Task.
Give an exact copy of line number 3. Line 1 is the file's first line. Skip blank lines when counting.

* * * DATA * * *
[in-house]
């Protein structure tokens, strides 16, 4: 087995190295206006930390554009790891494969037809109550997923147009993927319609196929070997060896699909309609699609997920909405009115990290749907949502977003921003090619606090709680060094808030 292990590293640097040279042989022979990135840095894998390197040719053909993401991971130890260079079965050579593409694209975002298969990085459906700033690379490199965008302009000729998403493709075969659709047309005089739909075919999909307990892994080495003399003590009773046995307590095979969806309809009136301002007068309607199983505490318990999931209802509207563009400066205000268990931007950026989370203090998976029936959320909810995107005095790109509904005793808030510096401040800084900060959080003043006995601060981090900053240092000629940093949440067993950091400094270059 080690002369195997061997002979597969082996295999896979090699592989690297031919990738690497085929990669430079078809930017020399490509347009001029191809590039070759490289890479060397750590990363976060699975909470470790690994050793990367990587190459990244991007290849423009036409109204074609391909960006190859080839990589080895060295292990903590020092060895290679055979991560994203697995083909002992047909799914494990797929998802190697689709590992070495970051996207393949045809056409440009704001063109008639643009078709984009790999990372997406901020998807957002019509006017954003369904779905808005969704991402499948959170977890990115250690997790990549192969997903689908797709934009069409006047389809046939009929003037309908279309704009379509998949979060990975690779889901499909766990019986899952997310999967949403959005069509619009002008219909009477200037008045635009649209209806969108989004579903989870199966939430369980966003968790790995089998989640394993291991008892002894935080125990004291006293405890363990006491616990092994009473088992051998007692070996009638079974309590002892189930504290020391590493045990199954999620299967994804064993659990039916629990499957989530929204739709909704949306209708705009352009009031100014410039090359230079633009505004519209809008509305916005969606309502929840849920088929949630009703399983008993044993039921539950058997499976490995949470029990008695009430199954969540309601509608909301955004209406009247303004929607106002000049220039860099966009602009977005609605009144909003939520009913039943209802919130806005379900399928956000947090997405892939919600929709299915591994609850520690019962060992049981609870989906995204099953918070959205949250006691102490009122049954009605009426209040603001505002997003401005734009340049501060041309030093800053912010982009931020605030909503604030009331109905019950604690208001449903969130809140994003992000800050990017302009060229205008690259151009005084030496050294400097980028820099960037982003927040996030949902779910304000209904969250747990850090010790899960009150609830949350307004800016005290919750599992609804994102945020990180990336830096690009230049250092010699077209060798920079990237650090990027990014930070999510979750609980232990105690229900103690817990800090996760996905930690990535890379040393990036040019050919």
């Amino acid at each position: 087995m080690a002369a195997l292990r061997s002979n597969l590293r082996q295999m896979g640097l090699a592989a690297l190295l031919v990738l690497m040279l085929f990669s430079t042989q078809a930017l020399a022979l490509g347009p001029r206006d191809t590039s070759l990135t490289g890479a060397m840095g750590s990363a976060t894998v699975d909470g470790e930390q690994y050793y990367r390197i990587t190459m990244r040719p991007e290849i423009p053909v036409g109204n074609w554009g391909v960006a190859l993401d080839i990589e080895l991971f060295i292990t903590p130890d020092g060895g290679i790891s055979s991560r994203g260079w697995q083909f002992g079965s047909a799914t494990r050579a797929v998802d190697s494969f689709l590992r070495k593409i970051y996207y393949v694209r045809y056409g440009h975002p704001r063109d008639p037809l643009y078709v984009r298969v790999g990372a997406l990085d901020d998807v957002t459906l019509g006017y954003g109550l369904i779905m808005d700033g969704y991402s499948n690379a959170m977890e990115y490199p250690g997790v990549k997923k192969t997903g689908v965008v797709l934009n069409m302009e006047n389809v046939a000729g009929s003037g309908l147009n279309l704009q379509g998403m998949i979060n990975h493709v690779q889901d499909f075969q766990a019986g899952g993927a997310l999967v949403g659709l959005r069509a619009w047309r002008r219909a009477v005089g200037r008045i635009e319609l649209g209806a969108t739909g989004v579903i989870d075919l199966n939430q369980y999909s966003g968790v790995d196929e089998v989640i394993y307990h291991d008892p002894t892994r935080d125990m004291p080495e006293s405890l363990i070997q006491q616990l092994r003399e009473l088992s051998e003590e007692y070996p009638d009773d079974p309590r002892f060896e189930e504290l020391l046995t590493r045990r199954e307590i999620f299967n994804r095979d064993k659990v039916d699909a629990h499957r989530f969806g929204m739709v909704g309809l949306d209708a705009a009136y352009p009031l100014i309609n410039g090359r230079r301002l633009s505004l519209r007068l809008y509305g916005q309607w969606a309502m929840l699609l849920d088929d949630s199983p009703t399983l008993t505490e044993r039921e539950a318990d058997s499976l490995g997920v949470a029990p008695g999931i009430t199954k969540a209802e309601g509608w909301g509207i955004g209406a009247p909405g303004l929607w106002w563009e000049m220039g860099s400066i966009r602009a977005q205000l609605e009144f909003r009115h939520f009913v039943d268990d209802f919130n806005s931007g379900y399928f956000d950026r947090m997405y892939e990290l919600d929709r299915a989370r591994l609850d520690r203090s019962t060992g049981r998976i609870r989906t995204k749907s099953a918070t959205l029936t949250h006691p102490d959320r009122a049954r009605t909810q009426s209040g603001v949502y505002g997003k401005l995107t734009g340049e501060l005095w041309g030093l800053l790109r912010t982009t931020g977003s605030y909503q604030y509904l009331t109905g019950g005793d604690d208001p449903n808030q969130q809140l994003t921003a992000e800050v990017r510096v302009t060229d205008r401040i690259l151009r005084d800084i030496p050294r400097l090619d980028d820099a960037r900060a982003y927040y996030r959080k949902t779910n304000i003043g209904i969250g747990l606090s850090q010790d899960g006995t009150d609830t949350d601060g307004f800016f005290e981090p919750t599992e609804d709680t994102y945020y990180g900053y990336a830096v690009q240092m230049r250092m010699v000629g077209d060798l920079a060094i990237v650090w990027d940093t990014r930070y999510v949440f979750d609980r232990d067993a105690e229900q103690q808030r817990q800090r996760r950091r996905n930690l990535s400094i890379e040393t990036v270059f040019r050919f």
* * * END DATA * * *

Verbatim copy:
């Amino acid at each position: 087995m080690a002369a195997l292990r061997s002979n597969l590293r082996q295999m896979g640097l090699a592989a690297l190295l031919v990738l690497m040279l085929f990669s430079t042989q078809a930017l020399a022979l490509g347009p001029r206006d191809t590039s070759l990135t490289g890479a060397m840095g750590s990363a976060t894998v699975d909470g470790e930390q690994y050793y990367r390197i990587t190459m990244r040719p991007e290849i423009p053909v036409g109204n074609w554009g391909v960006a190859l993401d080839i990589e080895l991971f060295i292990t903590p130890d020092g060895g290679i790891s055979s991560r994203g260079w697995q083909f002992g079965s047909a799914t494990r050579a797929v998802d190697s494969f689709l590992r070495k593409i970051y996207y393949v694209r045809y056409g440009h975002p704001r063109d008639p037809l643009y078709v984009r298969v790999g990372a997406l990085d901020d998807v957002t459906l019509g006017y954003g109550l369904i779905m808005d700033g969704y991402s499948n690379a959170m977890e990115y490199p250690g997790v990549k997923k192969t997903g689908v965008v797709l934009n069409m302009e006047n389809v046939a000729g009929s003037g309908l147009n279309l704009q379509g998403m998949i979060n990975h493709v690779q889901d499909f075969q766990a019986g899952g993927a997310l999967v949403g659709l959005r069509a619009w047309r002008r219909a009477v005089g200037r008045i635009e319609l649209g209806a969108t739909g989004v579903i989870d075919l199966n939430q369980y999909s966003g968790v790995d196929e089998v989640i394993y307990h291991d008892p002894t892994r935080d125990m004291p080495e006293s405890l363990i070997q006491q616990l092994r003399e009473l088992s051998e003590e007692y070996p009638d009773d079974p309590r002892f060896e189930e504290l020391l046995t590493r045990r199954e307590i999620f299967n994804r095979d064993k659990v039916d699909a629990h499957r989530f969806g929204m739709v909704g309809l949306d209708a705009a009136y352009p009031l100014i309609n410039g090359r230079r301002l633009s505004l519209r007068l809008y509305g916005q309607w969606a309502m929840l699609l849920d088929d949630s199983p009703t399983l008993t505490e044993r039921e539950a318990d058997s499976l490995g997920v949470a029990p008695g999931i009430t199954k969540a209802e309601g509608w909301g509207i955004g209406a009247p909405g303004l929607w106002w563009e000049m220039g860099s400066i966009r602009a977005q205000l609605e009144f909003r009115h939520f009913v039943d268990d209802f919130n806005s931007g379900y399928f956000d950026r947090m997405y892939e990290l919600d929709r299915a989370r591994l609850d520690r203090s019962t060992g049981r998976i609870r989906t995204k749907s099953a918070t959205l029936t949250h006691p102490d959320r009122a049954r009605t909810q009426s209040g603001v949502y505002g997003k401005l995107t734009g340049e501060l005095w041309g030093l800053l790109r912010t982009t931020g977003s605030y909503q604030y509904l009331t109905g019950g005793d604690d208001p449903n808030q969130q809140l994003t921003a992000e800050v990017r510096v302009t060229d205008r401040i690259l151009r005084d800084i030496p050294r400097l090619d980028d820099a960037r900060a982003y927040y996030r959080k949902t779910n304000i003043g209904i969250g747990l606090s850090q010790d899960g006995t009150d609830t949350d601060g307004f800016f005290e981090p919750t599992e609804d709680t994102y945020y990180g900053y990336a830096v690009q240092m230049r250092m010699v000629g077209d060798l920079a060094i990237v650090w990027d940093t990014r930070y999510v949440f979750d609980r232990d067993a105690e229900q103690q808030r817990q800090r996760r950091r996905n930690l990535s400094i890379e040393t990036v270059f040019r050919f």